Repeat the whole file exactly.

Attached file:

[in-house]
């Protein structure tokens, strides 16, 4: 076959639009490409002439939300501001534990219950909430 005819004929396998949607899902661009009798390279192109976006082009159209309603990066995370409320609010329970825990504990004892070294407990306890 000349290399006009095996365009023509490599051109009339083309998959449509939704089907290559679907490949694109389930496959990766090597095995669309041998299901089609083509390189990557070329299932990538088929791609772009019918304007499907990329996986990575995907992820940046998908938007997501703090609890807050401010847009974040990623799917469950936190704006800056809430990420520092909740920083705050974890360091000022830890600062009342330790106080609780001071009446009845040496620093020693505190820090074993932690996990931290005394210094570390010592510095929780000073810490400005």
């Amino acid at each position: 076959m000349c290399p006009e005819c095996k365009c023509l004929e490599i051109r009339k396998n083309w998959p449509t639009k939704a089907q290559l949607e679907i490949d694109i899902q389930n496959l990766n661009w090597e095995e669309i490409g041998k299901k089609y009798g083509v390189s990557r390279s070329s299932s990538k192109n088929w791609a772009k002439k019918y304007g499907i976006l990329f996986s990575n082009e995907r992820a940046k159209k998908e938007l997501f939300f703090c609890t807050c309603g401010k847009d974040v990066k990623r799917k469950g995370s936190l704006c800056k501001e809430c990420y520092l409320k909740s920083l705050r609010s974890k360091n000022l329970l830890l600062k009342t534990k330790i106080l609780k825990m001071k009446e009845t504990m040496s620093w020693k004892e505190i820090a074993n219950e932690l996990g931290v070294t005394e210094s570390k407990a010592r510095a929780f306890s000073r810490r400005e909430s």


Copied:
[in-house]
């Protein structure tokens, strides 16, 4: 076959639009490409002439939300501001534990219950909430 005819004929396998949607899902661009009798390279192109976006082009159209309603990066995370409320609010329970825990504990004892070294407990306890 000349290399006009095996365009023509490599051109009339083309998959449509939704089907290559679907490949694109389930496959990766090597095995669309041998299901089609083509390189990557070329299932990538088929791609772009019918304007499907990329996986990575995907992820940046998908938007997501703090609890807050401010847009974040990623799917469950936190704006800056809430990420520092909740920083705050974890360091000022830890600062009342330790106080609780001071009446009845040496620093020693505190820090074993932690996990931290005394210094570390010592510095929780000073810490400005």
């Amino acid at each position: 076959m000349c290399p006009e005819c095996k365009c023509l004929e490599i051109r009339k396998n083309w998959p449509t639009k939704a089907q290559l949607e679907i490949d694109i899902q389930n496959l990766n661009w090597e095995e669309i490409g041998k299901k089609y009798g083509v390189s990557r390279s070329s299932s990538k192109n088929w791609a772009k002439k019918y304007g499907i976006l990329f996986s990575n082009e995907r992820a940046k159209k998908e938007l997501f939300f703090c609890t807050c309603g401010k847009d974040v990066k990623r799917k469950g995370s936190l704006c800056k501001e809430c990420y520092l409320k909740s920083l705050r609010s974890k360091n000022l329970l830890l600062k009342t534990k330790i106080l609780k825990m001071k009446e009845t504990m040496s620093w020693k004892e505190i820090a074993n219950e932690l996990g931290v070294t005394e210094s570390k407990a010592r510095a929780f306890s000073r810490r400005e909430s």